2. Sprayed fiberglass. In this fairly inexpensive process short glass fibers are mixed up with polyester resin and the resulting goop is sprayed onto a mold with a tool called a “chopper gun”. This makes a very stiff hull that can have the same beautiful finish coat as hand laid fiberglass but it is brittle and not very strong. A fall onto a concrete driveway is apt to crack the whole thing open like an egg. To compensate, such boats are often as heavy as plastic ones. Few kayaks are built this way but canoes often are.
3. Hand laid fiberglass. Hand laid glass is woven fabric layered and soaked in polyester or epoxy resin. It is very stiff, very strong and moderate in weight. Finished fiberglass can be smooth and beautiful. Like most materials, the finish must be protected from excessive exposure to ultraviolet but otherwise it is very low maintenance. Because the gelcoat, (finish layer), is relatively thin, scrapes and scratches are usually quite visible but can be repaired at reasonable cost. This method of construction is somewhat labor intensive so these boats are significantly more expensive than sprayed fiberglass or plastic.
4. Plywood. Plywood boats are more often sold as kits for home builders than as finished boats. They are quite stiff, very light and very attractive. Although plywood forms the core of the material it is usually sealed in epoxy resin and woven fiberglass giving it the same low maintenance characteristics as hand laid fiberglass. Because plywood bends well in only one direction, and because it is somewhat flexible, these boats have “hard chines”. They are made up of several narrow, flat panels meeting at a hard angle, (chine), rather than having a rounded bilge. Repairs to minor damage are easy although deep scratches remain unsightly because the finish layer of the plywood is very thin. For anyone comfortable in a wood shop this is a wonderful way to have a beautiful, fine performing kayak for a very small price.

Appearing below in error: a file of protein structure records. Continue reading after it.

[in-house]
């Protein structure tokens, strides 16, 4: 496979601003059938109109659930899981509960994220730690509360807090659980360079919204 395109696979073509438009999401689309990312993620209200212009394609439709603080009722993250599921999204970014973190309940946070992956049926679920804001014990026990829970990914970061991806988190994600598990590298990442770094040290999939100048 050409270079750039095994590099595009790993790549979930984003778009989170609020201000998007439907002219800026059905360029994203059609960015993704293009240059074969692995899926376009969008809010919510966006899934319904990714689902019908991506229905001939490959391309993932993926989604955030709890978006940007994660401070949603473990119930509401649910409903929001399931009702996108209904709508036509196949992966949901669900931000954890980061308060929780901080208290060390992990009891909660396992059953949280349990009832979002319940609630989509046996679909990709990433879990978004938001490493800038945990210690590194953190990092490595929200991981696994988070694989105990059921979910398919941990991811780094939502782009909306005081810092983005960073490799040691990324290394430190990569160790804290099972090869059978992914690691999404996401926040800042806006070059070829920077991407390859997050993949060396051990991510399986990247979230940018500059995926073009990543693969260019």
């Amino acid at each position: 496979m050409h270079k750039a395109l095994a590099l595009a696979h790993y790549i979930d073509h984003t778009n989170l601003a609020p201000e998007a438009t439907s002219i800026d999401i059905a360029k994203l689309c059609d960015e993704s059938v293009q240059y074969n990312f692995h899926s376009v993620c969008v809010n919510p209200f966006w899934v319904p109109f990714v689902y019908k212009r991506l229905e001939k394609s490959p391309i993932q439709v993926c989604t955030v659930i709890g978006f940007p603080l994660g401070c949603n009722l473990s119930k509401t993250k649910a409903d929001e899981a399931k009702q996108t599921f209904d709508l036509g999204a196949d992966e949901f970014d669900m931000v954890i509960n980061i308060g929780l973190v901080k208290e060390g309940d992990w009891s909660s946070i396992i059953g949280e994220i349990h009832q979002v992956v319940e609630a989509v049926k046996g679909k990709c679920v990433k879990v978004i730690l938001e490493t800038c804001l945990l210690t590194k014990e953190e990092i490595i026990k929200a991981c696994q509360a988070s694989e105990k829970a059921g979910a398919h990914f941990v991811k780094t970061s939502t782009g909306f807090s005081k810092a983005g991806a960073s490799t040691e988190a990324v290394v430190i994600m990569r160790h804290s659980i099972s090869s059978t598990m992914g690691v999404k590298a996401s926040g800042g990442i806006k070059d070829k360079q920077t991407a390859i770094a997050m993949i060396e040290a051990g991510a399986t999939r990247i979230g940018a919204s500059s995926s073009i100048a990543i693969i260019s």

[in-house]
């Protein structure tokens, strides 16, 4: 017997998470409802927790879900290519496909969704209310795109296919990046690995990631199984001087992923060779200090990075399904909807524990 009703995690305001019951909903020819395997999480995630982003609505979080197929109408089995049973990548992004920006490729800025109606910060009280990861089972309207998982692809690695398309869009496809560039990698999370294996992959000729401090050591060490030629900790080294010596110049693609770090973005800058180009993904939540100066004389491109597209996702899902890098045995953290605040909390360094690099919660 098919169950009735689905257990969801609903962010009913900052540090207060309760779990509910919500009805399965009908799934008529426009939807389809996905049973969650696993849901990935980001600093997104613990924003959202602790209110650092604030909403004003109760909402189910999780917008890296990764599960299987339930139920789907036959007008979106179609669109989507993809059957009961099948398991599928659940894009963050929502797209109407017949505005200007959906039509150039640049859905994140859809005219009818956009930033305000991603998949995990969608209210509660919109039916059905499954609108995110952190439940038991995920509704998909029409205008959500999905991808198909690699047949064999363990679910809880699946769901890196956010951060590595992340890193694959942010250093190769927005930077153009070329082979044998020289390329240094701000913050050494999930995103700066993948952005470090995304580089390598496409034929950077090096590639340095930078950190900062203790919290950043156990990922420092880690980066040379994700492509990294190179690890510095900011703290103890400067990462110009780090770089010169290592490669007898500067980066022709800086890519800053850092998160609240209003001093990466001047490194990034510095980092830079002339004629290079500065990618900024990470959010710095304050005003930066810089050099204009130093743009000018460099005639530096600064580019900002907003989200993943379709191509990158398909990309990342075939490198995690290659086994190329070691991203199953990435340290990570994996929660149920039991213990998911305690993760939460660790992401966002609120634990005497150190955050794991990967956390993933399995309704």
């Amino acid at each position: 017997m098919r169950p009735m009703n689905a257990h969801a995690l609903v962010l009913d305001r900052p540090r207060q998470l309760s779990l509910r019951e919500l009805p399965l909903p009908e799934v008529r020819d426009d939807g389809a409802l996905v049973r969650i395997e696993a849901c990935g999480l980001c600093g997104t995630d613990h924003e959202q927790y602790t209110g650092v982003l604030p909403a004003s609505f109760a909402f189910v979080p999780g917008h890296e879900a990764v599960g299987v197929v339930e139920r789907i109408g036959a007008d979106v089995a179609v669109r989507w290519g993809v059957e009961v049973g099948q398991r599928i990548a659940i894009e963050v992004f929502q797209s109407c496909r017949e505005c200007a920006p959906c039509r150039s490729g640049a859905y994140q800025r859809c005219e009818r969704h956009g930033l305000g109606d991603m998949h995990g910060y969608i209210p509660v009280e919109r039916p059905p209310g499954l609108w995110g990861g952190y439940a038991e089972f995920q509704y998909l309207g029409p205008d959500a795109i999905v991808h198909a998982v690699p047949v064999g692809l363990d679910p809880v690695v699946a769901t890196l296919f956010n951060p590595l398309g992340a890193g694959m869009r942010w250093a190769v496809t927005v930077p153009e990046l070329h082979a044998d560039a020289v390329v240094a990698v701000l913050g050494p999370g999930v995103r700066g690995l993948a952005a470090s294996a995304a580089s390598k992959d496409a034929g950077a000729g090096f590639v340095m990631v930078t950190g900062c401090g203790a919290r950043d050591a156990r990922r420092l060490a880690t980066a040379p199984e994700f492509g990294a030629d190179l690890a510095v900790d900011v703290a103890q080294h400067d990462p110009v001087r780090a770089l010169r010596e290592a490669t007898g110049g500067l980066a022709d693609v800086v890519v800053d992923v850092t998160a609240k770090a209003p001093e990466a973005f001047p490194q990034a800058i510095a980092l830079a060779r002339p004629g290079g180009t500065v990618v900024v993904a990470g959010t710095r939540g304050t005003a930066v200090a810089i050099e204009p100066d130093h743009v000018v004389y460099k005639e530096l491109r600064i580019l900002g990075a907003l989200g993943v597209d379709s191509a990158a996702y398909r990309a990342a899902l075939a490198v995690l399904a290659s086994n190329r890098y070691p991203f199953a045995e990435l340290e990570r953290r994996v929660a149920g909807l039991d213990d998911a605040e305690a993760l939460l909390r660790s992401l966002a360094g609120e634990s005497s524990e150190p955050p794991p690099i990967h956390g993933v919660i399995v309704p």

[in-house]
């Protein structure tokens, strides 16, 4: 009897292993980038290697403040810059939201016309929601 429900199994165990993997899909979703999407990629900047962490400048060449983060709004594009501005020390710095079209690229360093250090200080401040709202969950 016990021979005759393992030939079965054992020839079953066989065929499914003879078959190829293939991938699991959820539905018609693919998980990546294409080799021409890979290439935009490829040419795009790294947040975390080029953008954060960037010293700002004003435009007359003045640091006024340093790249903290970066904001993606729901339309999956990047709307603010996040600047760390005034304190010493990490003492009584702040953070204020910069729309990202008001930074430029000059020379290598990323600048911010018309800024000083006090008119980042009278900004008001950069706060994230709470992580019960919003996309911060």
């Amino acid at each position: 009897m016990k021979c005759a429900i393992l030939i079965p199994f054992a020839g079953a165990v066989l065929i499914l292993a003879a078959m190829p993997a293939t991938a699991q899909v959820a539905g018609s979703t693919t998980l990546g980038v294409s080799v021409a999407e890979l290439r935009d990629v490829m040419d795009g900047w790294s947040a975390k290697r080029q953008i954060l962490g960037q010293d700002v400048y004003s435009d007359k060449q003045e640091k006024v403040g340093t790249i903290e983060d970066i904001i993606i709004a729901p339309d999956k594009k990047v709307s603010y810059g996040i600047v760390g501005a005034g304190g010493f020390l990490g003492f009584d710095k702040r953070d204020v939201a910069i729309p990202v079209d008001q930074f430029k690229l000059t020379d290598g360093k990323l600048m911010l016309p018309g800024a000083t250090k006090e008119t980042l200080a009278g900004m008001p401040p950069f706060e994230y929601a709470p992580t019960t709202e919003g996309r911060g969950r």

5. Wood strip composite. “Strippers” are built by laying many very narrow strips of solid wood, (usually cedar), over a mold. The strips fit together with “bead and cove” joints, the boatbuilder’s equivalent of tongue and grove. The wood is saturated with epoxy resin and layers of tightly woven fiberglass are embedded in resin on both sides. The result is a composite material that has nearly ideal stiffness, a very high strength to weight ratio and resilience unmatched by any other material except traditional wood. While the hull is stiff against the pressure of water, it yields instead of breaking under impact like slamming against rocks. The visual impression is of a round bilged wood boat resembling the classic cedar canoes of an earlier era. Strippers are extremely light and strong and are as easy to maintain as fiberglass. They are the easiest of any to repair and normal scratches tend to hide naturally. They can be unmatched for beauty and performance but construction is labor intensive so they are not inexpensive.
6. Kevlar. Kevlar is a high tech fabric laid in much the same manner as woven fiberglass and saturated with resins. It is the stiffest of all canoe and kayak materials and one of the strongest, most durable and most abrasion resistant. It is extremely light. Kevlar boats are quite expensive but well worth the investment.
7. Carbon Fiber. The lightest material of all. It is also very stiff. The cost of the raw material is so high that it is used most often for building serious competitive racing boats where a few ounces are worth hundreds or even thousands of dollars. Some boats are built using a combination of Kevlar and Carbon.
Michael Lampman is a designer/builder of cedar strip canoes and kayaks; owner of Solitaire Boats, LLC. He is the founder of Paddletally (http://www.paddletally.org/) a large and active paddling club in the Florida Panhandle where he and his family have been paddling for 25 years. His line of boats can be also be seen at http://solitaireboats.com